Analysis of Substances in the Gaseous Phase
- E. Smolkova-Keulemansova
- L. Feltl, Charles University, Department of Analytical Chemistry, Prague, Czechoslovakia
Nowadays, there are increasing demands for the control and specification of all aspects of industrial manufacturing. There is also a growing need to understand various biological processes and conditions for agricultural production, and concern for protection of the environment and human health. These factors have made it imperative to develop adequate methods for the analysis of gaseous substances or substances that can be converted to the gaseous state. It is not only necessary to apply known and developed methods correctly, but novel analytical procedures must also be found. Instrumentation should be improved and the applications of these methods will have to be extended.
The present volume provides a comprehensive description of the state-of-the-art and of future possibilities in the analysis of gaseous substances. In the individual chapters the following themes have been discussed; the theoretical basis for the methods, a description of the instrumentation and the steps necessary in actual analyses and an outline of the principal areas in which each method can be employed. Both classical methods that are still useful for the solution of analytical problems using simple instrumentation, and the newest methods in the field are described. Special attention is paid to modern electrochemical and spectroscopic methods, and to methods based on a number of physical principles. Gas chromatography is discussed in the greatest detail because of its specially important position in modern analytical chemistry.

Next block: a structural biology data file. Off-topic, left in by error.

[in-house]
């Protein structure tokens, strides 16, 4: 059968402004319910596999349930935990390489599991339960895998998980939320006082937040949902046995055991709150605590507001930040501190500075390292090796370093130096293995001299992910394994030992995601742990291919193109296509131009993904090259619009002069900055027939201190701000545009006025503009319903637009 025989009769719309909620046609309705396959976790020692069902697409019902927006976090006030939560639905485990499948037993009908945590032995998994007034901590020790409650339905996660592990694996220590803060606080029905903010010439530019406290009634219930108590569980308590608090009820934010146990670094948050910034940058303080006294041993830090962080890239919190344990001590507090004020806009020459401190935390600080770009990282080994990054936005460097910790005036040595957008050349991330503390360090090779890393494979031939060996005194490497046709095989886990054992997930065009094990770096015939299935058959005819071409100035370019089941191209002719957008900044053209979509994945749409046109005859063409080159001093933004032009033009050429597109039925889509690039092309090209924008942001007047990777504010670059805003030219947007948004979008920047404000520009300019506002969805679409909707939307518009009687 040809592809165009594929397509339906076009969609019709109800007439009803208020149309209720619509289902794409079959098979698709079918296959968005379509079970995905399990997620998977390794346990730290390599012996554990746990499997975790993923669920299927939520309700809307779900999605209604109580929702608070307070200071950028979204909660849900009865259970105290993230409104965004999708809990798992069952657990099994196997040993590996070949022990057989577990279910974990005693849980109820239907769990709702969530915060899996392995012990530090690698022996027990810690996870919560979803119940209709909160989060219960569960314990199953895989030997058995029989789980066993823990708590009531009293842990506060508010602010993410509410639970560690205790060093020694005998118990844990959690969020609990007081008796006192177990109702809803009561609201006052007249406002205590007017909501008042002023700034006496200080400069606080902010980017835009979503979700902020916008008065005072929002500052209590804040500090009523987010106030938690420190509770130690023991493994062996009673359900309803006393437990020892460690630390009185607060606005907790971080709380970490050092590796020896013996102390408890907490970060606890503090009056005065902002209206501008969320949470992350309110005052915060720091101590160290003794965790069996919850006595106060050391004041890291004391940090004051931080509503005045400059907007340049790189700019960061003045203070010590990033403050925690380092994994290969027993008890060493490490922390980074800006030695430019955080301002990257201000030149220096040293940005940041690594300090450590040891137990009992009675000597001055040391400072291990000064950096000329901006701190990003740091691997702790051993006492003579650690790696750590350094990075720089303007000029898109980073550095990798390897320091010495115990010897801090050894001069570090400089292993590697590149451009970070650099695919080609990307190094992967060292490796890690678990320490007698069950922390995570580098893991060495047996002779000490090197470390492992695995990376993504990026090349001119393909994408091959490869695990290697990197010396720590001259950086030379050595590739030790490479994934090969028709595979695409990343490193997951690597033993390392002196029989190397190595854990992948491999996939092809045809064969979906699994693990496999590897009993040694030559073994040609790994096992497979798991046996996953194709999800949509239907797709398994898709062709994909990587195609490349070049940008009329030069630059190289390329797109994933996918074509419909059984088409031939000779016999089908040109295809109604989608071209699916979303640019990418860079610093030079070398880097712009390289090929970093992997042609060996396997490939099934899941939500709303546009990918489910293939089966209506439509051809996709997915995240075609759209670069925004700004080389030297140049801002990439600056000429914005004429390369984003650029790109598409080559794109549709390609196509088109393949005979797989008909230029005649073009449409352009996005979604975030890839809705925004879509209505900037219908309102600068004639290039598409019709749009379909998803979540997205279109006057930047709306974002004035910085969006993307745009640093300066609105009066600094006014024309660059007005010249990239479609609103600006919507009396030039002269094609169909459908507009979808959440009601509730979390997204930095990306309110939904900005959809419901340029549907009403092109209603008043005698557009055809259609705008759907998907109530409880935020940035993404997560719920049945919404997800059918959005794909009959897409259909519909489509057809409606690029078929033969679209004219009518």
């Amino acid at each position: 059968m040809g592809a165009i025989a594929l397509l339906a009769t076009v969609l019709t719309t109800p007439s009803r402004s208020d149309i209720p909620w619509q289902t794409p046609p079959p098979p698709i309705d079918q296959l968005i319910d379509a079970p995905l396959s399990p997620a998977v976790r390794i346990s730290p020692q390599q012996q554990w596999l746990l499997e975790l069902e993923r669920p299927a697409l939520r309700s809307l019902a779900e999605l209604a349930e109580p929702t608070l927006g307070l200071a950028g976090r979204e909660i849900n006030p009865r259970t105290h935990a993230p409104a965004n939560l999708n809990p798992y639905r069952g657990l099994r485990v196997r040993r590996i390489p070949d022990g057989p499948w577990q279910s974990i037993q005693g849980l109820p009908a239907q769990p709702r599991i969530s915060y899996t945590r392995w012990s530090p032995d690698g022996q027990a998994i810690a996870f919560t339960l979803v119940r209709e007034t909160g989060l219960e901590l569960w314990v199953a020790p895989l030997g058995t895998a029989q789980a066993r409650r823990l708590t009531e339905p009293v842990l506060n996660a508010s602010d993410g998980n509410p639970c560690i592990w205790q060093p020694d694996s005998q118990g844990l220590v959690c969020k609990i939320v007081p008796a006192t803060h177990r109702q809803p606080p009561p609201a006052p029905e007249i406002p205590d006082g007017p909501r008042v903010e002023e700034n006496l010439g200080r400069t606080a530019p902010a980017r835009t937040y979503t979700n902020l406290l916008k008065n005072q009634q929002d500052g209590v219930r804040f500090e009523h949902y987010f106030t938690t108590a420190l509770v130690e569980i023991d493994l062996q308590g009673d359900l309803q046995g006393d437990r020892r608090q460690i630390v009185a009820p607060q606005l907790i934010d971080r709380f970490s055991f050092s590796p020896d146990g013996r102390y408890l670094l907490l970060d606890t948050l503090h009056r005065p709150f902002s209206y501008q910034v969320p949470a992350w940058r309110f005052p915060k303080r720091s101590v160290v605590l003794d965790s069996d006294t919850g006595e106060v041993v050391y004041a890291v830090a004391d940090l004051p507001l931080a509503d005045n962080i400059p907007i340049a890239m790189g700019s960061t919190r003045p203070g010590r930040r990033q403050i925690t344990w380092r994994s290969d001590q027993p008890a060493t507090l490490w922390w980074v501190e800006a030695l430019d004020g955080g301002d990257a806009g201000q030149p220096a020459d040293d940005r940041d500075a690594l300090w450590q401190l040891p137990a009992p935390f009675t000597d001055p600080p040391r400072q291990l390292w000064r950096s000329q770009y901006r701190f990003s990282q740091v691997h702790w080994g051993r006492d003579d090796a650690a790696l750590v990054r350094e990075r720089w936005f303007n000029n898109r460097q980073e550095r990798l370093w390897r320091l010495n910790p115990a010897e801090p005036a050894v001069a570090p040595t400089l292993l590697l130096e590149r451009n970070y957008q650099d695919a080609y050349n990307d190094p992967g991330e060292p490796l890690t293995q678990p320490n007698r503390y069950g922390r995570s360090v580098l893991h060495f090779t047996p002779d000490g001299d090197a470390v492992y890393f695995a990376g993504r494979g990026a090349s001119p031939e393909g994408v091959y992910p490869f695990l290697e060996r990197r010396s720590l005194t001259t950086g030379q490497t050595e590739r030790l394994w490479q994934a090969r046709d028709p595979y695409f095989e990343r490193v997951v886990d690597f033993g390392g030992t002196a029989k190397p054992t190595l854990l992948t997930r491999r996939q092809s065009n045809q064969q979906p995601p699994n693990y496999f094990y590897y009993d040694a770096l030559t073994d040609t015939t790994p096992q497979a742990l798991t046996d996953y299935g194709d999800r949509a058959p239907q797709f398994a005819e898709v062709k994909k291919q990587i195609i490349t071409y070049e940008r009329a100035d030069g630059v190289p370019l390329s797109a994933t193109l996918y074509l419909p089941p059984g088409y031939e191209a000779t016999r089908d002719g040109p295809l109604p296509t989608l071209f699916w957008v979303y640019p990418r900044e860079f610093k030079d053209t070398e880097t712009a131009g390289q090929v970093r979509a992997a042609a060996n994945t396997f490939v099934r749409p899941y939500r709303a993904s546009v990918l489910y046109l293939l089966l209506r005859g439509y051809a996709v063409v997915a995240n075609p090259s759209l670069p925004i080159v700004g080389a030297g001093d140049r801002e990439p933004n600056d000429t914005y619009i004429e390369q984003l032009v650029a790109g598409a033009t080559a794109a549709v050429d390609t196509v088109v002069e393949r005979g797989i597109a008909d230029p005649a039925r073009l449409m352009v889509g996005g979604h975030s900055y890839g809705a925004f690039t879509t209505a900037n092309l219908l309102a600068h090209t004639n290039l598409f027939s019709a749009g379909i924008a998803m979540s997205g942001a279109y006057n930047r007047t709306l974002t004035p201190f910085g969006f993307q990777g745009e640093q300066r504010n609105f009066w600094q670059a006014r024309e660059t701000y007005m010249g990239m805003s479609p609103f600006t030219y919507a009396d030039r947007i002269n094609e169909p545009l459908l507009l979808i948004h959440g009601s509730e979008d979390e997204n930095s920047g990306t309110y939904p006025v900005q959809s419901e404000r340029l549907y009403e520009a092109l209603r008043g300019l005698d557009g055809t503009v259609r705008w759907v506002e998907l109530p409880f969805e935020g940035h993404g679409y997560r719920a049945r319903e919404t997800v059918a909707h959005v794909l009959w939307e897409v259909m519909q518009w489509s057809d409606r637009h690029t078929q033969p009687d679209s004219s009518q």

The book should be well received by the analytical public and should be extremely useful to students and workers in scientific research laboratories and in fields dealing with environmental protection.
- Published: November 1991
- Imprint: ELSEVIER
- ISBN: 978-0-444-89122-8
The volume represents a unique reference work in the field of gas-phase analytical chemistry. It should find a useful place in the laboratory of many environmental chemists as well as the shelves of university and college libraries.